He said his ministry is studying legal ways to ban shows by Dieudonne M'bala M'bala, a comedian repeatedly fined for hate speech who ran in the 2009 European Parliament elections at the head of an "Anti-Zionist List" including far-right activists.
Valls announced the move after Jewish groups complained to President Francois Hollande about Dieudonne's trademark straight-arm gesture, which they call a "Nazi salute in reverse" and link to a growing frequency of anti-Semitic remarks and acts in France.
"Dieudonne M'bala M'bala doesn't seem to recognize any limits anymore," Valls said in a statement announcing the legal review aimed at banning his public appearances.
"From one comment to the next, as he has shown in several television shows, he attacks the memory of Holocaust victims in an obvious and unbearable way," he said.
France has Europe's largest Jewish minority, estimated at about 600,000, but also sees a steady emigration to Israel of Jews who say they no longer feel safe here.
In the worst recent anti-Semitic incident, a French Islamist killed a rabbi and three pupils at a Jewish school last year in the southwestern French city of Toulouse.
Gesture goes viral
Dieudonne, as he is known on stage, has responded to the criticism from prominent Jewish figures by threatening to sue them for linking his gesture – a downward straight arm touched at the shoulder by the opposite hand – to the Hitler salute.
He calls the gesture "la quenelle" – the word for an elongated creamed fish dumpling – and says it stands for his anti-Zionist and anti-establishment views, not anti-Semitism.
The gesture has gone viral on social media recently, with mostly young fans displaying it at parties and sports events. Some do it while in the audience at live television shows.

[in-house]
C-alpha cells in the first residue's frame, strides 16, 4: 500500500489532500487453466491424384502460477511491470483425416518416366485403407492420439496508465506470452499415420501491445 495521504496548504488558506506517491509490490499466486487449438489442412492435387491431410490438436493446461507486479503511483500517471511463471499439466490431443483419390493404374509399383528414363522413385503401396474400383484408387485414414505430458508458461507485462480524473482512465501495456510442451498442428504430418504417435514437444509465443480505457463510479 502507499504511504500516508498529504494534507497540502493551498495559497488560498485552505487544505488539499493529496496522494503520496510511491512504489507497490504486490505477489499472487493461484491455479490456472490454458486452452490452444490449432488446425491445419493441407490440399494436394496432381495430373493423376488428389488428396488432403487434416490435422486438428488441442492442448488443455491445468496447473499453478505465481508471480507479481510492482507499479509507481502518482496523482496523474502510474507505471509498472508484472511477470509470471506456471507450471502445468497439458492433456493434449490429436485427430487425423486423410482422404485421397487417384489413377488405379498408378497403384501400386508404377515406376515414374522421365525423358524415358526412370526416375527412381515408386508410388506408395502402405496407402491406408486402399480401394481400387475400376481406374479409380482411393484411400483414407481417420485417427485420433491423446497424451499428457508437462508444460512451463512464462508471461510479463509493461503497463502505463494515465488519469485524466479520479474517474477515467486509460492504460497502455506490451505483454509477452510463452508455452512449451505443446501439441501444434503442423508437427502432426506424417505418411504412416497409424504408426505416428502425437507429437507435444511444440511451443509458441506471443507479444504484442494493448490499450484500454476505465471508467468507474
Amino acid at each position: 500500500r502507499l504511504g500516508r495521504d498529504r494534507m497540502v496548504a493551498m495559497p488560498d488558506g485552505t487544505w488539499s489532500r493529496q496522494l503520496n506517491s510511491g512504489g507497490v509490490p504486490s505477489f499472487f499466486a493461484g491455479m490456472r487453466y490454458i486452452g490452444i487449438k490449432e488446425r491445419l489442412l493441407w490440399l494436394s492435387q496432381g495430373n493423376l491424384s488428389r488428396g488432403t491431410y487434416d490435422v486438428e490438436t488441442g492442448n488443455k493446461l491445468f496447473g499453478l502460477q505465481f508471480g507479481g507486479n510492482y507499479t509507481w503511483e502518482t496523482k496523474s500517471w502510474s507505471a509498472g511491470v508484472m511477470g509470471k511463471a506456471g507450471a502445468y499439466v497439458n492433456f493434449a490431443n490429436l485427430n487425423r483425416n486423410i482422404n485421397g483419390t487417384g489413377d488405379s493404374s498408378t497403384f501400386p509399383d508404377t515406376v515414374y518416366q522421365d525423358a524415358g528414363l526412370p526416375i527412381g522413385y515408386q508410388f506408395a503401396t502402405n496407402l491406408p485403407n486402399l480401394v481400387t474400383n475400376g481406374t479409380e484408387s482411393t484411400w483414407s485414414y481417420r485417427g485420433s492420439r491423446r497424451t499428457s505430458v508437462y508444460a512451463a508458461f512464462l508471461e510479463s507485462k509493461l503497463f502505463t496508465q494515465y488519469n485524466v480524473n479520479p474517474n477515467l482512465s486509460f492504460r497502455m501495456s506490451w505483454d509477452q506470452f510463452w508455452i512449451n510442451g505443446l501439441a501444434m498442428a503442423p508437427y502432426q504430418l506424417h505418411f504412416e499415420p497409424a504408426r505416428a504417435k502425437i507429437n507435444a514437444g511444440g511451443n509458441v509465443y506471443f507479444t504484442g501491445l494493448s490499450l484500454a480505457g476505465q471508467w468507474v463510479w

Two soldiers were sanctioned by the army in September for making the gesture in uniform in front of a Paris synagogue.
"It's the Nazi salute in reverse," Roger Cukierman, head of the CRIF umbrella group of Jewish organizations, said after complaining about it to Hollande last week.
"Very clearly, Mr. Dieudonne is developing a nearly professional anti-Semitism under the cover of telling jokes."
Dieudonne, 46, Paris-born son of a Cameroonian father and French mother, began his comedy career with a Jewish sidekick in the early 1990s and appeared in several films.
Originally active with anti-racist left-wing groups, he began openly criticizing Jews and Israel in 2002 and ran in the European elections two years later with a pro-Palestinian party.
He has been fined several times in France for defaming Jews. Police broke up his one-man-show in a Brussels theatre last year for suspected anti-Semitic hate speech, but he was not convicted.
When Radio France's Patrick Cohen asked on air last week if the media should pay so much attention to him, Dieudonne suggested the journalist should get ready to emigrate.
"When I hear Patrick Cohen speaking, I say to myself, you see, the gas chambers ... too bad," he said.